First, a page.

Have you recently been told you need your thyroid checked? You may be unsure what your thyroid is, and if it’s even important enough to be tested. It is! Your thyroid is a small gland found near the bottom of your neck (it’s located just below the Adam’s apple in males). For being so small, it does quite a big job: it makes thyroid hormone that travels in your blood to the other parts of the body. Inflammation of the thyroid can cause issues like hypothyroidism (low thyroid hormones) or hyperthyroidism (high thyroid hormones). It’s very important to know if your thyroid is functioning properly, and to understand the causes and symptoms of these issues. 
The CPT code of Thyroid Test is 84443.

The thyroid and its function

The thyroid itself is a small gland that is shaped like a butterfly. It’s located in the front of the neck, and is wrapped by the trachea (also known as the “windpipe”). The thyroid is an essential organ that does the work of producing hormones that help regulate other hormones in the body. The hormones of the thyroid work together to maintain a balance within the body, and help keep up your metabolism (the conversion of food to energy for your cells). 

If the thyroid isn’t working properly, it can start to make too little or too many hormones. These hormones help control the body and are called the T4 (thyroxin) and T3 (triiodothyronine) hormones. TSH is the thyroid stimulating hormone, and it is a pituitary hormone that tells the thyroid gland to produce T3 and T4. If you are having certain symptoms (check the list of symptoms below), you should immediately go for testing, because having hypothyroidism or hyperthyroidism can affect various functions in your body over time. 

What are the symptoms of Thyroid disease?

It is hard to detect thyroid problems without a blood test. However, if your thyroid hormones are too high, signs and symptoms of hyperthyroidism might show up in these ways:

  • Experiencing irritability, anxiety and nervousness
  • Insomnia (not being able to sleep or stay asleep)
  • Unexplained weight loss
  • Enlarged thyroid gland
  • Irregular menstrual cycle
  • Oversensitivity to heat and cold
  • Eye irritation

You may be experiencing hypothyroidism (not enough thyroid hormones) if you’re having these symptoms:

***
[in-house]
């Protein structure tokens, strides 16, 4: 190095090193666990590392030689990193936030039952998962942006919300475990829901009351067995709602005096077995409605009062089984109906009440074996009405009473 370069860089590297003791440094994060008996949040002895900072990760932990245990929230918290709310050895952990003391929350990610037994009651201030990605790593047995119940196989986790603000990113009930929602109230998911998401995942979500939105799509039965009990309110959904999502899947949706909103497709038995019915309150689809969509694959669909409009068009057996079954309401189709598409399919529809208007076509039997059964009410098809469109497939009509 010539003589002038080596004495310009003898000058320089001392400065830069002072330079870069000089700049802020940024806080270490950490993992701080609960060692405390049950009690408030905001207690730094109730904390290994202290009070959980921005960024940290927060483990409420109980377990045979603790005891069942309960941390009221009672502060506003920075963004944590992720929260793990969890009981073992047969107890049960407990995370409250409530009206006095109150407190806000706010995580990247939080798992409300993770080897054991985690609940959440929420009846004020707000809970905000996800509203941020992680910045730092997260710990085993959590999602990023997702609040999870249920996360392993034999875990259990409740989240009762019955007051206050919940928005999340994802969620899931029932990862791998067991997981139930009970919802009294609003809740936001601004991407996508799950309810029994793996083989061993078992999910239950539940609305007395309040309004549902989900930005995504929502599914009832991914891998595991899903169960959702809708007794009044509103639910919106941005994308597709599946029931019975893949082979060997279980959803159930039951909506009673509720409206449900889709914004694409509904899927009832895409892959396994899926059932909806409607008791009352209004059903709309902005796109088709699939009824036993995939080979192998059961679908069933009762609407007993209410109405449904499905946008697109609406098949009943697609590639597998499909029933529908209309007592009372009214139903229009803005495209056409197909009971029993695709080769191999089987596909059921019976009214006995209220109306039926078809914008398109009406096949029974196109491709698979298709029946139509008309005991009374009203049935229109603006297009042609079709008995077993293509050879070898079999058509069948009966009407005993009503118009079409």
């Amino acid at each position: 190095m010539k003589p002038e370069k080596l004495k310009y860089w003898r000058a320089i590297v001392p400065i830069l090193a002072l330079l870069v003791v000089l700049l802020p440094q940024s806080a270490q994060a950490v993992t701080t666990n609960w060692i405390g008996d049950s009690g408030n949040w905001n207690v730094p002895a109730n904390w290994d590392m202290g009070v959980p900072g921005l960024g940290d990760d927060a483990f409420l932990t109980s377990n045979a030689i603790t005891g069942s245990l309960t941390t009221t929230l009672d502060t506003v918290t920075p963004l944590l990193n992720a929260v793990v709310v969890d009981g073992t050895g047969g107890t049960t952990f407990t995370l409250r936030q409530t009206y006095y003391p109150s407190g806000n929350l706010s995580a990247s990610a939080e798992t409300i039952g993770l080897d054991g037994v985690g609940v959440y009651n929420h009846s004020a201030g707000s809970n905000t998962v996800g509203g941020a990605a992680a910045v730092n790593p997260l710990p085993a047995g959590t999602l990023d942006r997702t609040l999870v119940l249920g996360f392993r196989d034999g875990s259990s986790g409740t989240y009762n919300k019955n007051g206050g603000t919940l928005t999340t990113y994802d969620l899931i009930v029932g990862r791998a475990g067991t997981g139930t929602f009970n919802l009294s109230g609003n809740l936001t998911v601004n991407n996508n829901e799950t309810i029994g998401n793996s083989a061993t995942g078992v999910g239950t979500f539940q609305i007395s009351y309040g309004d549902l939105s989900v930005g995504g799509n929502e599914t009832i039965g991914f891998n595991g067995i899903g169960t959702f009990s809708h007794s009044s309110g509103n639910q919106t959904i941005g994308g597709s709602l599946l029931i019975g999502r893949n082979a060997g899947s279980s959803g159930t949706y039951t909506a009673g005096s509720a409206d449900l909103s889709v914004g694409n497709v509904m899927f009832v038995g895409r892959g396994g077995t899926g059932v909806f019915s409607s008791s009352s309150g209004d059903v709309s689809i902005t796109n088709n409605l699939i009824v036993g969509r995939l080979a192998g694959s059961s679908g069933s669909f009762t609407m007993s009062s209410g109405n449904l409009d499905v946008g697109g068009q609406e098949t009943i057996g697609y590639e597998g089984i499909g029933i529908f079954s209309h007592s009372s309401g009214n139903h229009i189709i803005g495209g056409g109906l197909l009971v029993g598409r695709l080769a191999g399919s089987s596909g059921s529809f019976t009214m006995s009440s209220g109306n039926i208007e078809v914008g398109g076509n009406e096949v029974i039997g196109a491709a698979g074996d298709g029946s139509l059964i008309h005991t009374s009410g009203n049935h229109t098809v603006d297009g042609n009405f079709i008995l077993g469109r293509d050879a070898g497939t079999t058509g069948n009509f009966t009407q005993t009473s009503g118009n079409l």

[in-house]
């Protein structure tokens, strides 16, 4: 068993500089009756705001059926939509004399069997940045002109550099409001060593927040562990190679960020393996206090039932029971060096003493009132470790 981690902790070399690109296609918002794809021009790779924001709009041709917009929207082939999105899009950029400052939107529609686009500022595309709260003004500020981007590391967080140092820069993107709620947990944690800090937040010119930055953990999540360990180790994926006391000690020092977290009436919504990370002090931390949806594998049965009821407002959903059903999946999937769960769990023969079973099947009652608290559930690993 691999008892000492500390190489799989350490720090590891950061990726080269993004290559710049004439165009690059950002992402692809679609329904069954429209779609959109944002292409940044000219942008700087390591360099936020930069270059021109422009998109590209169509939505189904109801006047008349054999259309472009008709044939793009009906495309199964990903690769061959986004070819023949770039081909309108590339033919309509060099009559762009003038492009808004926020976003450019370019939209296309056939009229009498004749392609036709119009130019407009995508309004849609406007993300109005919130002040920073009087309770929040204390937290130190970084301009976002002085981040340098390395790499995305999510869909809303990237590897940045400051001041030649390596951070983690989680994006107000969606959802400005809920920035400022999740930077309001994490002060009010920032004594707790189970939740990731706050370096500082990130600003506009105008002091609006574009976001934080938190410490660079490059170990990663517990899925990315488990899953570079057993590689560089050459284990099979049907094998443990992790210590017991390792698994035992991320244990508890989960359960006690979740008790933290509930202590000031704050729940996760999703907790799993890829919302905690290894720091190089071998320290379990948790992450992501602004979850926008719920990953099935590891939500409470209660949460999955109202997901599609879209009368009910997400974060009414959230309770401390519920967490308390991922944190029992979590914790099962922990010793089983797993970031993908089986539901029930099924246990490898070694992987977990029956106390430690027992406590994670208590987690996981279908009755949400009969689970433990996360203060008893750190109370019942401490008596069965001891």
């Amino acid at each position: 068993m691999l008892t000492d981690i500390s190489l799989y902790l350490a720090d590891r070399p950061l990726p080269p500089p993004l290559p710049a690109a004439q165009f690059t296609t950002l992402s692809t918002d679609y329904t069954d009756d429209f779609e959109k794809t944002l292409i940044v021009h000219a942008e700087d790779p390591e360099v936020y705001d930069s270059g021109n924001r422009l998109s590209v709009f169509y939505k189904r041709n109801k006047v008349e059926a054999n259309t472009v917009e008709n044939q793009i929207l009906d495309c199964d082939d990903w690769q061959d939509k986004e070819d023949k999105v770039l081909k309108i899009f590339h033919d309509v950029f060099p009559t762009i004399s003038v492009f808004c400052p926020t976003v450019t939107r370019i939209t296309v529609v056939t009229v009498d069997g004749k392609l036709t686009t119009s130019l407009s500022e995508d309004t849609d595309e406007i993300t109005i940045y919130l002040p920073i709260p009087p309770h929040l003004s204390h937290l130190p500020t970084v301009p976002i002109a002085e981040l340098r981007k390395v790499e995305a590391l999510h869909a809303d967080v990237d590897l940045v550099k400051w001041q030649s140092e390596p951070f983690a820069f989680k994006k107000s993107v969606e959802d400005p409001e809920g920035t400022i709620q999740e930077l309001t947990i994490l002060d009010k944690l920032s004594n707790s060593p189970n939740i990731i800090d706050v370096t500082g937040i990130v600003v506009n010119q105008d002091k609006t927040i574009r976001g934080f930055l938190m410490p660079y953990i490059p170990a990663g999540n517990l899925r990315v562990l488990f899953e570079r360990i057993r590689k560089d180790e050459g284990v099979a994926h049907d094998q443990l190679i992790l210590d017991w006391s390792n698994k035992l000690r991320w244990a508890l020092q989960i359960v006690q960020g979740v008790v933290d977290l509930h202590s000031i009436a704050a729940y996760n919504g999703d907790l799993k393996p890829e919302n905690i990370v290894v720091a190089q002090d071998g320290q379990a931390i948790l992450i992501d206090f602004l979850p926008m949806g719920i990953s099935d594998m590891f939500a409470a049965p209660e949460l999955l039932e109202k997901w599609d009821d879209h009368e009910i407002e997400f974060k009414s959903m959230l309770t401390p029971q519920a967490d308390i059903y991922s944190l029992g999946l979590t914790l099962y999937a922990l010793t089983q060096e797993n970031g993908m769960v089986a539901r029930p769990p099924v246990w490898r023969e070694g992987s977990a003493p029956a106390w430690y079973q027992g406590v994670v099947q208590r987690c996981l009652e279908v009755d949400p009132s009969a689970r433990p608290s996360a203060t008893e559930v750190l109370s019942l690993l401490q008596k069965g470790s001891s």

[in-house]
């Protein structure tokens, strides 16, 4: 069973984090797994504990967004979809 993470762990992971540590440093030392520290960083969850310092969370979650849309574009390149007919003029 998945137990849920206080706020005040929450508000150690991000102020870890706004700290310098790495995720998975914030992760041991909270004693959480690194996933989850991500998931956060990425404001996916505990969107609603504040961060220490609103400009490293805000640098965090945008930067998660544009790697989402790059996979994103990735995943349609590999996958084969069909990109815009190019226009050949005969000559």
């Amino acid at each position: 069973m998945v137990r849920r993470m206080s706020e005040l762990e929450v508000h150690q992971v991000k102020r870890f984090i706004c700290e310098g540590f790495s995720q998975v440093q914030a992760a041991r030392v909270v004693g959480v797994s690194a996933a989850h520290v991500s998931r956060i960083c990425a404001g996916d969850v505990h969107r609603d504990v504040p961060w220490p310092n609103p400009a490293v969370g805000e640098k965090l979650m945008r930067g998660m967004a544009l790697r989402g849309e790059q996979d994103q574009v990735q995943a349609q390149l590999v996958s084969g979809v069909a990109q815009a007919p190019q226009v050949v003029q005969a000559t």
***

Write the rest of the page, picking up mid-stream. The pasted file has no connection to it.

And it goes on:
• Extreme fatigue
  • Weight gain
  • Heavy menstrual cycles
  • Dry and coarse hair
  • Having hoarse voice
  • Extreme intolerance to cold temperatures.

What is a TSH test?

A TSH test is what is done to diagnose thyroid levels. A blood test done to diagnose thyroid problems will measure the levels of TSH in your blood. A high level of TSH can show an underactive thyroid, because your pituitary gland is making extra TSH to stimulate your thyroid to make more thyroid hormone. A low level of TSH means you have an overactive thyroid, which can be due to things like Graves Disease (an immune system problem), too much iodine, too much thyroid medication if you’re already taking some, or too much of a supplement that is stimulating the thyroid. The TSH blood test is very common and relatively simple. 

  • You may be asked to stop taking medications you are on to prepare for the test, so that they don’t interfere with the results. For the less common test called a “Free T3” or “Free T4” test (it measures the amount of the hormone in the body that is able to enter the bodily tissues), you may have to stop taking some supplements, such as biotin. Always check with your provider before you stop or pause any of your medications. 
  • You will have a small amount of blood drawn, and will not need to do additional things like fasting beforehand. 

TSH levels are normal if the range is 0.4 to 5 mIU/Litre for the average person. For pregnant women, the TSH levels might be high. (Source: Mayo Clinic, 2019)

Cost of a thyroid test

TSH tests are very common, which makes price management a problem.  In certain cities, you may find that clinics and providers are charging very different prices for the same test. 

If you have insurance, you will likely have a co-pay that will range from $0-$30. Your insurance will cover the remaining costs. For those without insurance, your cost may range from $35-$500.

Factors affecting the TSH test cost:

Where you have the test done greatly affects the cost. If you visit a clinic or office, you may pay less than an outpatient center or a hospital. If you are already being treated for a thyroid issue, and the test is for a checkup, you may be charged less for multiple tests over time.

There is a wide variety of thyroid testing kits available for the patient to do at home. This sounds very convenient, but you should never verify the results yourself unless you are a physician. These types of kits have resulted in accidents where patients started self-diagnosing and even treating themselves because of the results they received. This can be lethal, because the thyroid gland is so delicate and your levels of hormones are so important. Please remember to use a verified health provider and check with them before using any at-home tests, and then be sure to have them verify your report. Your provider will know your health history and will factor that into any treatment plan. 

ZeaMed comes with a hassle-free service for all the blood tests you need. 

Source:
https://www.mayoclinic.org/diseases-conditions/hyperthyroidism/symptoms-causes/syc-20373659
https://www.mayoclinic.org/diseases-conditions/hypothyroidism/symptoms-causes/syc-20350284
https://health.costhelper.com/thyroid.html
https://www.portea.com/labs/diagnostic-tests/thyroid-stimulating-hormone-tsh-100/

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